June 28, 2010

Here’s to the game of poetry and life!

I have learned that, sure, life throws unhittable curve balls—and that if you keep goin' to bat, sure, you’ll strike out. But if you watch and listen, your body and mind and soul will learn.

I have learned that it's never to late to find love—or oneself.

And so we partied not just for this book—though it was a book party!—but for the writing and the hope it offers all of us who sit alone in our attics: the writing is a solitary act and the joys come—small but precious like flakes of snow on a midnight walk.

The book can be found here (Kindle version still not ready: will let you know!): (Re)Making Love, the Book

Here are a few photos from the party!

Jessica DeSoria Dalton designed posters with the book cover in the background, cover design by Zaara The quote from the book: I had been married twenty-one years when D. announced, “I need to live alone.” Oh so Greta Garbo. There was absolutely no noise.

I'm ready and waiting:

The poster that sits behind me quotes from the book: I would have dreamt all this because kitchens and men and new men and old ones and getting old and needing repair, and Viking stoves, and big-chested refrigerators are all about love despite what your stomach tells you. I knew this the way I knew that my kitchen was going, going, gone because I think somewhere deep down I knew that D. didn’t love me anymore.

And this poster quotes: I have looked for my father in every man I’ve dated during the last three years—the years of separation. I sensed him one Saturday night in the expert on eastern European economics with big ears like my father’s, knew he might kiss me.

Here's a photo of Sarah Krouse with me and Colletta, manager of McCormick&Schmick's where the partying happened. Sarah has given her heart and soul to this book, worked as editor, as publicist, as manager, as teacher and shrink! She’s the smartest writer ever to walk into my classroom. And boy can she write. But she’ll also rent zipcars, drink when it’s too late, ride her bike home in the rain, come over when I need her. Drive me to readings. And she works 24-7 as a reporter at the Washington Business Journal. If you think a 64-year-old and a 22-year-old, former student cannot be soulful and true friends: Think again!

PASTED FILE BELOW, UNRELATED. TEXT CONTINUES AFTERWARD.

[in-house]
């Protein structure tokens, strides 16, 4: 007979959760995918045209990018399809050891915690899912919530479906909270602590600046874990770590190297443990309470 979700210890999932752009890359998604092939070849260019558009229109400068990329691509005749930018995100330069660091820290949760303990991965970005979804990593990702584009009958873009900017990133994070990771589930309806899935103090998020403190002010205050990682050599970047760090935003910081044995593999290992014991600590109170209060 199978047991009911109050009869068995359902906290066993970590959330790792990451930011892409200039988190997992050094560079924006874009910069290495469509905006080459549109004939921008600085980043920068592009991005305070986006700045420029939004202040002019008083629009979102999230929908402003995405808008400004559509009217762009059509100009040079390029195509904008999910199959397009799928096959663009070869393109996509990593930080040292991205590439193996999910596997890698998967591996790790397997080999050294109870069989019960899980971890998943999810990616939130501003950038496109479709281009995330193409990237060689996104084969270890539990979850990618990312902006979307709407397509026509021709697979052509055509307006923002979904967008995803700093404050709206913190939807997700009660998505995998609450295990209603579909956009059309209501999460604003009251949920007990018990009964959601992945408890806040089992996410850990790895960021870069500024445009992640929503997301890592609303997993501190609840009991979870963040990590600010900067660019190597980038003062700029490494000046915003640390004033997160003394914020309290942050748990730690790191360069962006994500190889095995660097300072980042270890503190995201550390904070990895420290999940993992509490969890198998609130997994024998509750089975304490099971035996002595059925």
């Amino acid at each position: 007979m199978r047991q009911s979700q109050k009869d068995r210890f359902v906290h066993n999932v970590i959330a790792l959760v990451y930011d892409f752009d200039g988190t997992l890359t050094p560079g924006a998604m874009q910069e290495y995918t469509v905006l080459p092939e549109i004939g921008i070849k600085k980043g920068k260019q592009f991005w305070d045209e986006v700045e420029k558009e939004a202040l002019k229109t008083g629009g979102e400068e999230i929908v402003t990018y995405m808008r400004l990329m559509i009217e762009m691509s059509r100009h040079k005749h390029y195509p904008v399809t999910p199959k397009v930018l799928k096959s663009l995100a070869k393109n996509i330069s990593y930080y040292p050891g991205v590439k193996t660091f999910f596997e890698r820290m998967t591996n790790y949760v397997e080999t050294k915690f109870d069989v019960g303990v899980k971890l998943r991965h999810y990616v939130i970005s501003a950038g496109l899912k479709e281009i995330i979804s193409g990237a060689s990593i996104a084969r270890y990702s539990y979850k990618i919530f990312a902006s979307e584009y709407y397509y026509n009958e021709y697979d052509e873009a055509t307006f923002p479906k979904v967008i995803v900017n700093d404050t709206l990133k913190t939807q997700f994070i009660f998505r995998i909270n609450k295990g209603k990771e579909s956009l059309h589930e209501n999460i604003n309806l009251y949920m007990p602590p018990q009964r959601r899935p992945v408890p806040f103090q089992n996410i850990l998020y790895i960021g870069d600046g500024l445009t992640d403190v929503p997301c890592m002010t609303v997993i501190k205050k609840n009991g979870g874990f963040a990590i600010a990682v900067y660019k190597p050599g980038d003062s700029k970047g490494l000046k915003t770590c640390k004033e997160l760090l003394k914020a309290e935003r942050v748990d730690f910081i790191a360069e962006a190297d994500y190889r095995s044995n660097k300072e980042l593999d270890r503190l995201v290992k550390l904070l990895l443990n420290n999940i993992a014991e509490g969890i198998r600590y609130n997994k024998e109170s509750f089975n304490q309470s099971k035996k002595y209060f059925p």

And then the partying began: The stylists at Salon Revive have been with me from the get-go. I’ve cried in their chairs while getting my hair done and told them more than I should have! But they don’t know the half of it. That other half is in the book. Thank you, ladies for the artistry of hair and the art of listening! And from the book: Hair and its length in women indicates sexual availability. Think about all the women you’ve known who cut their hair after they have a child. Oh sure, they say they cut it because they don’t have time anymore and there is truth to that assertion: They don’t! Or think about religious traditions including mine that require hair to be cut off or covered once a woman has married.

And folks from Ella's Pizza came!

The Alex's from Kalorama Road where the old lady of a house we sold still sits:

Mark and Sophia!

Howard from Baltimore; and there's Helen too.

Mark with the book:

The fabulous artist Maria Panas

Wendy, Lars, Austin and Tyler:

Sarah and the two Allisons sell books!

Goodnight moon!


  1. Lovely photos and wonderful to see you book launched xx

  2. Oh, thank you, Ruth, my new friend in Wales! We met on Twitter. Can you believe, all, how the world is changing?


  3. Interesting post. I've been keeping my hair short and sassy for years, a short Louise Brooks bob that has long symbolized rebellion and a sexually adventurous spirit. Great blog, though. I've added you to my site, under "Dirty Words..."
    -Andree (http://andreelachapelle.blogspot.com/)

  4. Thank you, Andree LaChapelle: Of course, all conversations, especially about hair and its length, are open for discussion. And, indeed, short and sassy, you are M'Lady! Thank you for taking the tine to come take a look.

  5. The book party was great! I finished the book and it has me thinking. I am very wary of marriage because 1) I don't even have a boyfriend at this time, let alone a marriage prospect, and 2) most marriages end, but your story makes me look forward to coming into my own "fullness" as a woman, regardless of what happens in my relationships. I look forward to the continued journey of discovering my sensual self - alone and in the company of men who will make me swoon:)

  6. Thank you, csoulscribe,

    You give me hope for my work and its future. What more could a writer ask than a comment like this one!

    In your debt,



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